In November 2020, when voters decriminalized small amounts of meth and other hard drugs with Measure 110, the rate of meth use in Oregon had already climbed higher than any other state.
OREGON'S METH PROBLEM
This is Part II of a two-part series about how — despite a windfall of new funding — the state has no plan to address the 'new meth' that is overwhelming behavioral health providers and inflaming ongoing crises across the state.
Read Part I.
Meanwhile, many in Oregon say the meth problem has changed. The drug has become more potent, harmful and ubiquitous. And while not everyone using the drug experiences psychosis, many people who do struggle with more severe and longer lasting mental illness, often punctuated by homelessness.
In approving Measure 110, voters may have thought they were addressing Oregon’s long-standing abysmal rankings in addiction rates and access to treatment. That’s because the new law unleashed a windfall of spending — $300 million every two years — that proponents said would pay for “drug treatment and recovery services.”
But despite widespread awareness among behavioral health providers and policy makers, there’s been little public recognition of the outsized role meth is playing in problems plaguing Oregon’s hospitals, jails, mental health system and homeless communities. And early indications from spending under Measure 110 suggest that addressing the cascading effects of meth won’t be a focus. As a result, important potential responses to the problem won’t get the support they deserve.
Top state officials interviewed for this article conceded that meth and its effects on the behavioral health system have not received enough attention, despite lawmakers’ approval of significant new spending.
“We’ve been fortunate in having a billion dollars in new investments in the behavioral health system, but that’s a lot to implement,” said the state’s Behavioral Health Director, Steve Allen. “So some of the pieces — like a focus on methamphetamine — have had to take a bit of a backseat.”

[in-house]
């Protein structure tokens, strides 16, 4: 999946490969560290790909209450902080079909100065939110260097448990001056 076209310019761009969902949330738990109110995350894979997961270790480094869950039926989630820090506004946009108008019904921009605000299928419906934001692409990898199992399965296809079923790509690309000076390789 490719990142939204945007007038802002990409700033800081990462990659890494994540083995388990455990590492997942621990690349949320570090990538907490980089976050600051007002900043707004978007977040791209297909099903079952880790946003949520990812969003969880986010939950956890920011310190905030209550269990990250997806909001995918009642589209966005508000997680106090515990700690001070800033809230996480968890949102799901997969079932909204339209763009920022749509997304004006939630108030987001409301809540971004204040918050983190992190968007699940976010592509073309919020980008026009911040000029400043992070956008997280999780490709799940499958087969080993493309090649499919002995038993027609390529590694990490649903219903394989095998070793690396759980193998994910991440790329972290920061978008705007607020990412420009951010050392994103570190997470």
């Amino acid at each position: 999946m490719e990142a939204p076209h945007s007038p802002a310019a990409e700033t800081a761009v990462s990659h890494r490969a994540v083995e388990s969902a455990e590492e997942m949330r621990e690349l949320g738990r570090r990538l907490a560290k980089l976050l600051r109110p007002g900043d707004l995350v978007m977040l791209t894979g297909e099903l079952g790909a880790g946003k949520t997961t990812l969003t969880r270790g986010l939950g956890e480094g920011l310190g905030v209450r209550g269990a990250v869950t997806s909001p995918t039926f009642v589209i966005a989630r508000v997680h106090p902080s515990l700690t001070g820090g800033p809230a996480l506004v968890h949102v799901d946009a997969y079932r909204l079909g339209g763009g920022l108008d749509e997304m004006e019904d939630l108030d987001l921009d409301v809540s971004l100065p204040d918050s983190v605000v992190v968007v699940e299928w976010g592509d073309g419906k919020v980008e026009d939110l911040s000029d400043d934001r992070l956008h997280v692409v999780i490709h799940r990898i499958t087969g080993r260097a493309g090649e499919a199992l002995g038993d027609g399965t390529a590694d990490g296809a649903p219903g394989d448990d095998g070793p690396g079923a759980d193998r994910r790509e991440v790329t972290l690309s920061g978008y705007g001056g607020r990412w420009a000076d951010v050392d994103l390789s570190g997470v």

This blind spot illustrates how the state has failed to map out a plan to ensure the unprecedented spending underway will actually address Oregon’s most pressing needs.
Local officials and experts say that needs to change.
“There is no plan at all, there is no coordination,” said Multnomah County Commissioner Sharon Meieran, an emergency room doctor who has long called for behavioral health reforms. “We are watching more and more people dying, we’re watching the impact on mental health increase. We need to be addressing all of it in a comprehensive way.”
Without a comprehensive plan for combating the effects of Oregon’s growing meth problem, or leadership to drive it, promising interventions fail to be prioritized or are left entirely on the shelf, The Lund Report has found.
Amid Crisis, A New Approach
Measure 110 was intended to reverse the harmful effects of the war on drugs, which disproportionately impacted people of color, by putting people from communities most harmed in charge of spending hundreds of millions of tax dollars to expand addiction and recovery services.
But the law isn’t playing out as expected in a variety of ways — just ask Billy Nunemann.
When voters passed Measure 110, they put in place a hotline for people to call if given a ticket for drug possession. By agreeing to a substance use screening, ticketed people could get their $100 fine waived and be referred to treatment services if they wanted.
Nunemann is the Addictions Recovery Program supervisor at Lines for Life, which oversees the hotline. The problem? He doesn’t get a lot of requests for help, and when he does, he may not have the right kind of help to offer.
Police aren’t writing many tickets for drug possession, and as of April, more than a year after the law went into effect, only about 100 people had called the hotline. Fewer than half asked for resources. When they do ask for residential treatment or detox, they are waitlisted, said Nunemann.
Those services are not prioritized for funding under Measure 110 the way that peer services, harm reduction, housing and low-barrier out-patient treatment are.
Nunemann, who is himself in addiction recovery, said what people recovering from meth really need is their own specialized treatment program — like people with opioid use disorder have. Right now, the system doesn’t offer the long-term recovery that people in recovery from meth use need to clear their “ravaged” brains, he said. “It’s just not how our system is set up.”